I am going to draw more than one naysayer here, but I just do not believe that horses have or show fears and phobias like people do or like people think they do.
I think they can and do 'panic' after really bad experiences and then they just plain decide they are going to say "No!" to anything similar.
I have re-habed a number of horses that have been in trailer wrecks. My old stallion I owned for many years became mine because he was in a bad trailer wreck and crippled. He had to be cut out of an over-tuned trailer and spent a year in a sling at the University of Mich where they saved his life. His left leg was almost severed at the knee with the joint capsule and all the ligaments severed or badly damaged.
The other horses that I have re-trained that had been in over-turned trailers but were not hurt as badly, all got over it and hauled regularly. One was a roping horse. After I re-trained him for his owner, they went right back to hauling him to ropings 2 or more times a week.
I have re-habed TB race horses that flipped in the starting gate, got up-side-down in it and had to be drug out by several men. Needles to say, starting gates, trailers and doctoring stocks were not on these horses' plates.
I had a horse arrive up-side-down in a 2 horse trailer at my training stable. We tied his body to a post and drove the trailer out from under him. He was in self-destruct mode and was going to kill himself if we did not get him out quickly. Two women were all that was anywhere around -- the trailer/ horse owner and myself. You do what you have to do.
I found out that you can over-think and over-compensate for a horse's past quite easily. I have found it best to establish a very strong respect bond and get these damaged horses VERY, VERY obedient. When you do, they will come to depend entirely on you and will not fight you. When you do, they are nervous when put into the situation they fear, but they get over it.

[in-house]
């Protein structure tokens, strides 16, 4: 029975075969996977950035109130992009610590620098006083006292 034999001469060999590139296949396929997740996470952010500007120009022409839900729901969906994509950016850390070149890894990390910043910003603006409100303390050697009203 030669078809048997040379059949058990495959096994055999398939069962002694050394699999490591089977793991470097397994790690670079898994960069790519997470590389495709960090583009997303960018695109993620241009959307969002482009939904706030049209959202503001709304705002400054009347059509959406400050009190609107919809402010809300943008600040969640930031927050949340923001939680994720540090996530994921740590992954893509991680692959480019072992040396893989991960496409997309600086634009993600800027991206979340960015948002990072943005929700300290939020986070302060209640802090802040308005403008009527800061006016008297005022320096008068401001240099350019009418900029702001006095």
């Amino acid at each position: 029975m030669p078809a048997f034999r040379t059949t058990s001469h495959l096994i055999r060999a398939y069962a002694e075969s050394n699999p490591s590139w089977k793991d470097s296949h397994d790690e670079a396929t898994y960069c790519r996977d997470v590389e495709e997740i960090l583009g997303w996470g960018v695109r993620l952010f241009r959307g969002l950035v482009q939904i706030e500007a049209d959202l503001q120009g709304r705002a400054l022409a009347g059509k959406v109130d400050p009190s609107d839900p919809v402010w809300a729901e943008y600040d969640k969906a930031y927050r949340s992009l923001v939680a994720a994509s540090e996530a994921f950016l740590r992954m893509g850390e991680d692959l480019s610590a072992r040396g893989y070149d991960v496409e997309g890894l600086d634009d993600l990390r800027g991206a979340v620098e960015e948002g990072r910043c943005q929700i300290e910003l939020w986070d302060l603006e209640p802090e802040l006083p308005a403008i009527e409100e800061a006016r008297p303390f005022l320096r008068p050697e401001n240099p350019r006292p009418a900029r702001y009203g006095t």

I have found that using a 'draw-halter' or a 'lip-string' to teach a horse to step forward when told will get ALL of them in the trailer or starting gate or stocks or other place that they fear. This is the ultimate 'pressure and release' mechanism that one can use to train a horse to do what it really does not want to do.
There are two main things that have to be adhered to:
1) You have to do everything with them in a calm and quiet manner. You have to make them uncomfortable when they do not step forward, but you never want to go far enough to actually hurt them. You absolutely HAVE to keep them in a 'thinking mode'. Hurting them will put them on the defense and make them react. A reacting horse shuts down all thinking and learning.
2) You have to recognize when a horse is 'thinking and responding' and when a horse is going into a reactive and non-thinking mode.
Absolutely no learning takes place when a horse is reacting and not responding.
So, the instant a horse has been pushed too far or too hard and it starts to blow up
resist in any way
you need to back off and let the horse get back into a thinking mode. This is probably the most important thing I try to teach people when I attempt to teach them to 'read' a horse.
The secret to it working is to put them in and back them out BEFORE they 'blow up'. Do this many times - keeping them in for a longer period of time each time and they will get over it.
My old stallion, Doty's Socks Jr, learned to get back into a trailer this way and was hauled in a 2 horse from Indiana to Western Colorado when I bought him.
The horse in this post is 'reactive' and the owner is fighting the horse which makes it even more reactive.
I do not have time right now to put together an entire post that goes into minute detail on how to get a horse quietly into a trailer with this method. I have said quite a bit about it before, but I will try to put the exact details of how it works. I will say that in the last 45+ years that I have used this method, it has never failed to get a horse in a trailer -- usually within an hour and it will load repeatedly in any trailer -- day or night -- anywhere. It will go in the trailer for no reason other than you told it to and you have taught it that what you say is what it must do. It is not an 'or else' thing. It is a thing where the horse just wants to do it 'your way' -- like Burger King.